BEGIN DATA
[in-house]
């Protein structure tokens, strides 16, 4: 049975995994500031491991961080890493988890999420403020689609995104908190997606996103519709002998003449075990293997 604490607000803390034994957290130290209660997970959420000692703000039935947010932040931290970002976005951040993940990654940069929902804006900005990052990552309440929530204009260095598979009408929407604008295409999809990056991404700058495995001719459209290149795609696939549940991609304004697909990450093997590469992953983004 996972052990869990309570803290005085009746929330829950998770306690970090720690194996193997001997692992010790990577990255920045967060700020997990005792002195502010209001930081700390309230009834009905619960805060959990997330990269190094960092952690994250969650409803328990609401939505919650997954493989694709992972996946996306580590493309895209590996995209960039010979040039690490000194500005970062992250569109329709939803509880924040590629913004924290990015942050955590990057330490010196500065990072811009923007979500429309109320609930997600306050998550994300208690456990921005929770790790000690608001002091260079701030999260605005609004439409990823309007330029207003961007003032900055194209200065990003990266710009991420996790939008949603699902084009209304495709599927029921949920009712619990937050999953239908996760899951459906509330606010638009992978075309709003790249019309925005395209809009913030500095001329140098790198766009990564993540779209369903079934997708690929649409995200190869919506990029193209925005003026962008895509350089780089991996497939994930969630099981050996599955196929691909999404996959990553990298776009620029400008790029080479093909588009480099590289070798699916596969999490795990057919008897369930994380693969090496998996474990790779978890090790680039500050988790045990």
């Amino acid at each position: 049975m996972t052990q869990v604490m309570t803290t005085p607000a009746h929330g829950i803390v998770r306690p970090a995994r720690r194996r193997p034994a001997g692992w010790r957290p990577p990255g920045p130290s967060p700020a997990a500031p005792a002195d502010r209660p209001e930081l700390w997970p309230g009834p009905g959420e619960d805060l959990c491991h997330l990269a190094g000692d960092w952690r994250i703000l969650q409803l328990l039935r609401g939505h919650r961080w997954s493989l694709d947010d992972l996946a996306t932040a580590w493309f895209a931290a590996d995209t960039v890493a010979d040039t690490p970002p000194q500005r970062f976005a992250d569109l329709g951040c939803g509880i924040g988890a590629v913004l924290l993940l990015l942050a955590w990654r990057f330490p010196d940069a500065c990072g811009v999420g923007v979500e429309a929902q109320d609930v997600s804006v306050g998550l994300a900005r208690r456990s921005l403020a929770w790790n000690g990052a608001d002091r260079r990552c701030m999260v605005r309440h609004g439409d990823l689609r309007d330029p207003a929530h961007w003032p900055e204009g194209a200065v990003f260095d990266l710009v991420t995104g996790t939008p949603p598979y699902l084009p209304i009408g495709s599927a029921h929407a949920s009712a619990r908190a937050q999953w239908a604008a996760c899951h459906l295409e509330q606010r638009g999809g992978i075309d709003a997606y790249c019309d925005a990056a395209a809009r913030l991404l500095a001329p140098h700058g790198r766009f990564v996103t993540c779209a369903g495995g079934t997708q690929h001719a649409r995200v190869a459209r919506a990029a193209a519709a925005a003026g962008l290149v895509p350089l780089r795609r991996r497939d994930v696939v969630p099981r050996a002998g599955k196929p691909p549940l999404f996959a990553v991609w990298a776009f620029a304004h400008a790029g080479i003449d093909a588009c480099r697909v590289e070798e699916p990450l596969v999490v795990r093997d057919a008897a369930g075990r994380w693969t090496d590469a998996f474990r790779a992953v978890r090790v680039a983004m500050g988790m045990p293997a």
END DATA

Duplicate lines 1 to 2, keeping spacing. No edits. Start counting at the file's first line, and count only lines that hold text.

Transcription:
[in-house]
């Protein structure tokens, strides 16, 4: 049975995994500031491991961080890493988890999420403020689609995104908190997606996103519709002998003449075990293997 604490607000803390034994957290130290209660997970959420000692703000039935947010932040931290970002976005951040993940990654940069929902804006900005990052990552309440929530204009260095598979009408929407604008295409999809990056991404700058495995001719459209290149795609696939549940991609304004697909990450093997590469992953983004 996972052990869990309570803290005085009746929330829950998770306690970090720690194996193997001997692992010790990577990255920045967060700020997990005792002195502010209001930081700390309230009834009905619960805060959990997330990269190094960092952690994250969650409803328990609401939505919650997954493989694709992972996946996306580590493309895209590996995209960039010979040039690490000194500005970062992250569109329709939803509880924040590629913004924290990015942050955590990057330490010196500065990072811009923007979500429309109320609930997600306050998550994300208690456990921005929770790790000690608001002091260079701030999260605005609004439409990823309007330029207003961007003032900055194209200065990003990266710009991420996790939008949603699902084009209304495709599927029921949920009712619990937050999953239908996760899951459906509330606010638009992978075309709003790249019309925005395209809009913030500095001329140098790198766009990564993540779209369903079934997708690929649409995200190869919506990029193209925005003026962008895509350089780089991996497939994930969630099981050996599955196929691909999404996959990553990298776009620029400008790029080479093909588009480099590289070798699916596969999490795990057919008897369930994380693969090496998996474990790779978890090790680039500050988790045990």